“Immigrants’ growing role in supplying construction labor and driving demand for new housing units makes immigration an important contributor to U.S. economic prosperity,” the white paper authors state. And given that a sluggish housing market overall remains the major drag on post-recession economic recovery, the authors contend that immigrants can and will play a substantial role in re-establishing a healthy housing market.
“[Immigrants] are a big part of housing markets both on the supply and demand sides,” said George Masnick, senior research fellow at the Joint Center for Housing Studies at Harvard University. “They build and buy houses.”
That impact becomes even bigger when one factors in the children of immigrants. “Immigrants and their children are the only thing keeping U.S. labor force growth from going under zero,” said Dowell Myers, professor of policy, planning, and demography at the University of Southern California. “They also patch up the weak spots in our housing market.”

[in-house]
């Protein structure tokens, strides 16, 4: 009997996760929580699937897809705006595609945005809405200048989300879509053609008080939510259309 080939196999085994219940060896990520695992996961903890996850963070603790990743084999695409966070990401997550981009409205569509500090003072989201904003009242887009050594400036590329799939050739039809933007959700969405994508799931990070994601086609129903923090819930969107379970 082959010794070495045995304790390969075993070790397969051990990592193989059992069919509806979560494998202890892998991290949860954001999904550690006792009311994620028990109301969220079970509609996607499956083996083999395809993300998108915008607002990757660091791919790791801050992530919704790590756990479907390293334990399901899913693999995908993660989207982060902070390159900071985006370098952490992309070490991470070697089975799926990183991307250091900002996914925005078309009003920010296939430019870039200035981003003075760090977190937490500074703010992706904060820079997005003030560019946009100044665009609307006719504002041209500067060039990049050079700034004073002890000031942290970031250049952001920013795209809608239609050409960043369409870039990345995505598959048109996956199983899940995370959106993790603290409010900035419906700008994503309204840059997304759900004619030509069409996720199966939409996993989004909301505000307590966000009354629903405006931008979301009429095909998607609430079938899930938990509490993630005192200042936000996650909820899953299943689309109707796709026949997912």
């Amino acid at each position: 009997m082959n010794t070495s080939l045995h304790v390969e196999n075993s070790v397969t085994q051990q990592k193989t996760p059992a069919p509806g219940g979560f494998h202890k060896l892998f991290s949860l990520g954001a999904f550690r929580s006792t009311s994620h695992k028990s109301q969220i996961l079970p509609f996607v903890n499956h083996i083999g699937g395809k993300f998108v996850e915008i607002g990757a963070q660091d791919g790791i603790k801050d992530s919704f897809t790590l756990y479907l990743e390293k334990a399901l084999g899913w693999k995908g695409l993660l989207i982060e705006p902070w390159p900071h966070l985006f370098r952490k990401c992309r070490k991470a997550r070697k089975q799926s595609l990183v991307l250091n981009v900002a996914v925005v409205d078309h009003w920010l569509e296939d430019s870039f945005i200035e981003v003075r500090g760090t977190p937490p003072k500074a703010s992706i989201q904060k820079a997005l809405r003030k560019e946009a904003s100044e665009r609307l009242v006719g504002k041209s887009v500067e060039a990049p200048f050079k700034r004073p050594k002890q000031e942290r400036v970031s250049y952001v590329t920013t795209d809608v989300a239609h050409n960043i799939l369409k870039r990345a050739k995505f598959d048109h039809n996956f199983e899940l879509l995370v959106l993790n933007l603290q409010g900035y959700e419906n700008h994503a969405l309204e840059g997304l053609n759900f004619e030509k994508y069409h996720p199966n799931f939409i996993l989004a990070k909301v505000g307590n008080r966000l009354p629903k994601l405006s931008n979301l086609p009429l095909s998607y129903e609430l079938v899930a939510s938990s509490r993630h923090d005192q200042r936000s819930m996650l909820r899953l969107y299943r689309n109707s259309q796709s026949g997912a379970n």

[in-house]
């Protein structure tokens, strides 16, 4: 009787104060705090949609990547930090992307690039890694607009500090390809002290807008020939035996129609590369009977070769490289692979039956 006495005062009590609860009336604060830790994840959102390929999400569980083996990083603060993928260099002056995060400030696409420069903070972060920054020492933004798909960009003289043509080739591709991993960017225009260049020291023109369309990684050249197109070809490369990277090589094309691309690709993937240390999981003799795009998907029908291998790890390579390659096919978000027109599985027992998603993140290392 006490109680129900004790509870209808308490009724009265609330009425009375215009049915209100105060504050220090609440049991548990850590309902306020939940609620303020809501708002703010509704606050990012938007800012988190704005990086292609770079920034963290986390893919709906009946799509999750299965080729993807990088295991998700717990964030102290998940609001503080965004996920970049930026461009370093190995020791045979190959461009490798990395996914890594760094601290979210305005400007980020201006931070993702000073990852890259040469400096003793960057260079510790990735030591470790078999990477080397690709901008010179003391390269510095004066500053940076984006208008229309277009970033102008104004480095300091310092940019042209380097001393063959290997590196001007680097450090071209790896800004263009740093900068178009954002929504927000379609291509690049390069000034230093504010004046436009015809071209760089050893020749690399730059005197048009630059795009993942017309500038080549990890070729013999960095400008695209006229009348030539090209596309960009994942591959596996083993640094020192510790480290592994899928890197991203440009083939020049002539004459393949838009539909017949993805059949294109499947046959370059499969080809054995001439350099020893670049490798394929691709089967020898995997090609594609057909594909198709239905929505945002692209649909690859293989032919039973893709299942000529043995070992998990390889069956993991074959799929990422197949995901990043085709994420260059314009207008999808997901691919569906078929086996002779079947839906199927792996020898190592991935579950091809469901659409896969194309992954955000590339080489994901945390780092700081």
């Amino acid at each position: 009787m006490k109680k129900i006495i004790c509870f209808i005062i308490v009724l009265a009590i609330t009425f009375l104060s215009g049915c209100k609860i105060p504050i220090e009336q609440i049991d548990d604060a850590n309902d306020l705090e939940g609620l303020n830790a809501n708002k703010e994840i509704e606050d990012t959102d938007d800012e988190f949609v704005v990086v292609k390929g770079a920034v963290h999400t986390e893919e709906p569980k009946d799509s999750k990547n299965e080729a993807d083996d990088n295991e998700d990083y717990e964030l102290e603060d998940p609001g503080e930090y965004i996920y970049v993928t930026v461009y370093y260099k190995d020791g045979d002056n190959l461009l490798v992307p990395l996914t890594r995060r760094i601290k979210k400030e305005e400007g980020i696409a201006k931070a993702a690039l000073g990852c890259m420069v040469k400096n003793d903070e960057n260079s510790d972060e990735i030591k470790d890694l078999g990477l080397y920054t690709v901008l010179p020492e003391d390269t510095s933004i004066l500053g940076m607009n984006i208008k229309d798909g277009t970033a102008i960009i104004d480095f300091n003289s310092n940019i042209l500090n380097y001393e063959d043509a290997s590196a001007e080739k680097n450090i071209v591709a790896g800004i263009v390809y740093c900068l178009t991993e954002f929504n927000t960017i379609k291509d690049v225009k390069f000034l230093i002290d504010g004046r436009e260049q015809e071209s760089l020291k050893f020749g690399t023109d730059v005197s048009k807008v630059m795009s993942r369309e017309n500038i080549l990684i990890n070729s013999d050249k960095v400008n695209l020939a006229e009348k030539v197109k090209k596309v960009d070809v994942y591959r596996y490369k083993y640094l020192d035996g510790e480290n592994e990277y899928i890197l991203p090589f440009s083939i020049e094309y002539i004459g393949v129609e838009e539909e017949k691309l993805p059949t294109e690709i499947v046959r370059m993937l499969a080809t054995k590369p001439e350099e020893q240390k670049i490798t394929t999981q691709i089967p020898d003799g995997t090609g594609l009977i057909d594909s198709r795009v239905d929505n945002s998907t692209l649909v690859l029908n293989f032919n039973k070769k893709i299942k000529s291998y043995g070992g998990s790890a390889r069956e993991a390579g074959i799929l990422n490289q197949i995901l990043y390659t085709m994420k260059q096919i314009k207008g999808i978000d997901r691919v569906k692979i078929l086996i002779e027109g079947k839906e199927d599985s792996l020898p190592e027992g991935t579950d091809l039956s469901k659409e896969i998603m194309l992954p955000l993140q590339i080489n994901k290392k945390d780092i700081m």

Myers points out that immigrants’ impacts on the housing economy have been growing steadily for decades. In the 1970s, they made up 6% of growth in housing demand. By the 1990s, that impact had grown to 21%. By the 2000s, that number had reached 39%, a number that Myers said is holding steady.
Masnick adds that by 2010, in both California and New York, immigrant household growth represented almost all of the housing growth in both states.
TAKING THE LONG VIEW ON IMMIGRATION